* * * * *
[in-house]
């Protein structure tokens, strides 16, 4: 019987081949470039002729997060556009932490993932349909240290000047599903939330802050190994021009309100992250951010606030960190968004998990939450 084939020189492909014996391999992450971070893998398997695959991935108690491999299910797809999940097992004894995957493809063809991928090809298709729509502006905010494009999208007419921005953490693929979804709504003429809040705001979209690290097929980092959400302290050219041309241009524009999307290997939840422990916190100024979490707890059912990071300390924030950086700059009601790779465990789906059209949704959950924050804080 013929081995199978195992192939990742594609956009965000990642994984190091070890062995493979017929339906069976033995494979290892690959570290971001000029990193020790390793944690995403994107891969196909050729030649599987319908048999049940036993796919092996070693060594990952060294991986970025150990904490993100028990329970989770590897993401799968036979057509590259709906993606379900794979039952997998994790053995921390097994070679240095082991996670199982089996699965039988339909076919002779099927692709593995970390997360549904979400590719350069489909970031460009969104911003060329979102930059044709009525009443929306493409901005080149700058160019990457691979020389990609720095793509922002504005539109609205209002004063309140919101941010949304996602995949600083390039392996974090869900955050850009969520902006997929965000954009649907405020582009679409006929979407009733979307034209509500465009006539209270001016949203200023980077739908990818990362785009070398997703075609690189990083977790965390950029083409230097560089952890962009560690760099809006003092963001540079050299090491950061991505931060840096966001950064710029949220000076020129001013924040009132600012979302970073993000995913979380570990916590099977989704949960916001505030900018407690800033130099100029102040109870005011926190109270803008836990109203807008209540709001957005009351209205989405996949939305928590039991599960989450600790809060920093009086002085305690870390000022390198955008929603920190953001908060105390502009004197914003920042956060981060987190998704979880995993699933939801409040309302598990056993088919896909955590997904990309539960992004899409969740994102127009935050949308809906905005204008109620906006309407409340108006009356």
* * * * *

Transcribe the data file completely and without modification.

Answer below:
[in-house]
């Protein structure tokens, strides 16, 4: 019987081949470039002729997060556009932490993932349909240290000047599903939330802050190994021009309100992250951010606030960190968004998990939450 084939020189492909014996391999992450971070893998398997695959991935108690491999299910797809999940097992004894995957493809063809991928090809298709729509502006905010494009999208007419921005953490693929979804709504003429809040705001979209690290097929980092959400302290050219041309241009524009999307290997939840422990916190100024979490707890059912990071300390924030950086700059009601790779465990789906059209949704959950924050804080 013929081995199978195992192939990742594609956009965000990642994984190091070890062995493979017929339906069976033995494979290892690959570290971001000029990193020790390793944690995403994107891969196909050729030649599987319908048999049940036993796919092996070693060594990952060294991986970025150990904490993100028990329970989770590897993401799968036979057509590259709906993606379900794979039952997998994790053995921390097994070679240095082991996670199982089996699965039988339909076919002779099927692709593995970390997360549904979400590719350069489909970031460009969104911003060329979102930059044709009525009443929306493409901005080149700058160019990457691979020389990609720095793509922002504005539109609205209002004063309140919101941010949304996602995949600083390039392996974090869900955050850009969520902006997929965000954009649907405020582009679409006929979407009733979307034209509500465009006539209270001016949203200023980077739908990818990362785009070398997703075609690189990083977790965390950029083409230097560089952890962009560690760099809006003092963001540079050299090491950061991505931060840096966001950064710029949220000076020129001013924040009132600012979302970073993000995913979380570990916590099977989704949960916001505030900018407690800033130099100029102040109870005011926190109270803008836990109203807008209540709001957005009351209205989405996949939305928590039991599960989450600790809060920093009086002085305690870390000022390198955008929603920190953001908060105390502009004197914003920042956060981060987190998704979880995993699933939801409040309302598990056993088919896909955590997904990309539960992004899409969740994102127009935050949308809906905005204008109620906006309407409340108006009356």